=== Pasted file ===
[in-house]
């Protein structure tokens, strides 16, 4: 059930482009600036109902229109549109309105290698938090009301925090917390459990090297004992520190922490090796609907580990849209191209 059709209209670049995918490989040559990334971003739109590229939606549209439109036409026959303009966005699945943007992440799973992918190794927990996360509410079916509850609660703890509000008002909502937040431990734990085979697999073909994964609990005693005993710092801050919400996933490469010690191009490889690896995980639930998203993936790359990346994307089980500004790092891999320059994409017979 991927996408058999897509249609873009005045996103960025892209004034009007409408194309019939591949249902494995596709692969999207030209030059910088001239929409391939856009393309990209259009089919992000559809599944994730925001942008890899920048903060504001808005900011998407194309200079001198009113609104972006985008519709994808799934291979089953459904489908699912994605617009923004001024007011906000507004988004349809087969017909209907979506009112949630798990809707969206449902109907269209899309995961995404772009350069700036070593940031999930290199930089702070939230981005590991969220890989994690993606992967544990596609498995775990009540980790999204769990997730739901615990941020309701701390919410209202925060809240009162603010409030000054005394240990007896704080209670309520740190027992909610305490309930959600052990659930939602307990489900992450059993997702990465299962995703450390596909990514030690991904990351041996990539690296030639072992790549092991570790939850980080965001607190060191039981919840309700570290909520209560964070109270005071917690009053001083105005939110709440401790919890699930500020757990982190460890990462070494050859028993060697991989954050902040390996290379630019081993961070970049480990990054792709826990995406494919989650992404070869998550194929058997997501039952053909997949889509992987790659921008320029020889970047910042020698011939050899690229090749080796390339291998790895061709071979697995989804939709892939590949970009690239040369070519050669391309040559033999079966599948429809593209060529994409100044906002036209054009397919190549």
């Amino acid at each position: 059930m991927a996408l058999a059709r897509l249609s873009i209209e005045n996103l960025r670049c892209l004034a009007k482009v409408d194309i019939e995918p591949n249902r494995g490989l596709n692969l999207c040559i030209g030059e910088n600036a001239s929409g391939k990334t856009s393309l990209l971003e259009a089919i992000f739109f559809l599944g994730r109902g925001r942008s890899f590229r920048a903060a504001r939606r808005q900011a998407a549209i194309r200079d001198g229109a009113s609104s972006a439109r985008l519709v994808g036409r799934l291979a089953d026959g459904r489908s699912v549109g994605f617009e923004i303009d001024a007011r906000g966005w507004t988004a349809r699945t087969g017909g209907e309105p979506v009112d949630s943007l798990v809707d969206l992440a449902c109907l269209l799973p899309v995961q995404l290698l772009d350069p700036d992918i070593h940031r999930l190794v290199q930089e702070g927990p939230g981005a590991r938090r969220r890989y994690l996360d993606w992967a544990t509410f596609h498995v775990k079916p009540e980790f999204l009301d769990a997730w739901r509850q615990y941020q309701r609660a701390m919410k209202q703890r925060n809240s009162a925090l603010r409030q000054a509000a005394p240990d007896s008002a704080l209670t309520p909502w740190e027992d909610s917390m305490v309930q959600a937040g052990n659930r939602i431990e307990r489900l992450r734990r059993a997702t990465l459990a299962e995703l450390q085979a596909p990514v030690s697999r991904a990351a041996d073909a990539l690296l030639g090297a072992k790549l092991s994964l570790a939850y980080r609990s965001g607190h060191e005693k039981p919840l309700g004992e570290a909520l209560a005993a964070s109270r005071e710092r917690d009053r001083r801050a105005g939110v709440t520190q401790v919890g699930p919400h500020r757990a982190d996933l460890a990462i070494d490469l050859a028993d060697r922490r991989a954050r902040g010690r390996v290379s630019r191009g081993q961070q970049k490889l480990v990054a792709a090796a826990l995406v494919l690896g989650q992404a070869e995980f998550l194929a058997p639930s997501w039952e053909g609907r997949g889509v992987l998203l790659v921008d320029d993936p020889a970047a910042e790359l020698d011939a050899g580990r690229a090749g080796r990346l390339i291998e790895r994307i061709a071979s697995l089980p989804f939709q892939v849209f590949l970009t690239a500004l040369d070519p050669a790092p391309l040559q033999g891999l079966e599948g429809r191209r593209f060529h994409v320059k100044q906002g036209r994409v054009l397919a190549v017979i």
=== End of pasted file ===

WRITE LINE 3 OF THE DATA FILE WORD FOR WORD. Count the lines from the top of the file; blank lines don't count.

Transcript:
């Amino acid at each position: 059930m991927a996408l058999a059709r897509l249609s873009i209209e005045n996103l960025r670049c892209l004034a009007k482009v409408d194309i019939e995918p591949n249902r494995g490989l596709n692969l999207c040559i030209g030059e910088n600036a001239s929409g391939k990334t856009s393309l990209l971003e259009a089919i992000f739109f559809l599944g994730r109902g925001r942008s890899f590229r920048a903060a504001r939606r808005q900011a998407a549209i194309r200079d001198g229109a009113s609104s972006a439109r985008l519709v994808g036409r799934l291979a089953d026959g459904r489908s699912v549109g994605f617009e923004i303009d001024a007011r906000g966005w507004t988004a349809r699945t087969g017909g209907e309105p979506v009112d949630s943007l798990v809707d969206l992440a449902c109907l269209l799973p899309v995961q995404l290698l772009d350069p700036d992918i070593h940031r999930l190794v290199q930089e702070g927990p939230g981005a590991r938090r969220r890989y994690l996360d993606w992967a544990t509410f596609h498995v775990k079916p009540e980790f999204l009301d769990a997730w739901r509850q615990y941020q309701r609660a701390m919410k209202q703890r925060n809240s009162a925090l603010r409030q000054a509000a005394p240990d007896s008002a704080l209670t309520p909502w740190e027992d909610s917390m305490v309930q959600a937040g052990n659930r939602i431990e307990r489900l992450r734990r059993a997702t990465l459990a299962e995703l450390q085979a596909p990514v030690s697999r991904a990351a041996d073909a990539l690296l030639g090297a072992k790549l092991s994964l570790a939850y980080r609990s965001g607190h060191e005693k039981p919840l309700g004992e570290a909520l209560a005993a964070s109270r005071e710092r917690d009053r001083r801050a105005g939110v709440t520190q401790v919890g699930p919400h500020r757990a982190d996933l460890a990462i070494d490469l050859a028993d060697r922490r991989a954050r902040g010690r390996v290379s630019r191009g081993q961070q970049k490889l480990v990054a792709a090796a826990l995406v494919l690896g989650q992404a070869e995980f998550l194929a058997p639930s997501w039952e053909g609907r997949g889509v992987l998203l790659v921008d320029d993936p020889a970047a910042e790359l020698d011939a050899g580990r690229a090749g080796r990346l390339i291998e790895r994307i061709a071979s697995l089980p989804f939709q892939v849209f590949l970009t690239a500004l040369d070519p050669a790092p391309l040559q033999g891999l079966e599948g429809r191209r593209f060529h994409v320059k100044q906002g036209r994409v054009l397919a190549v017979i």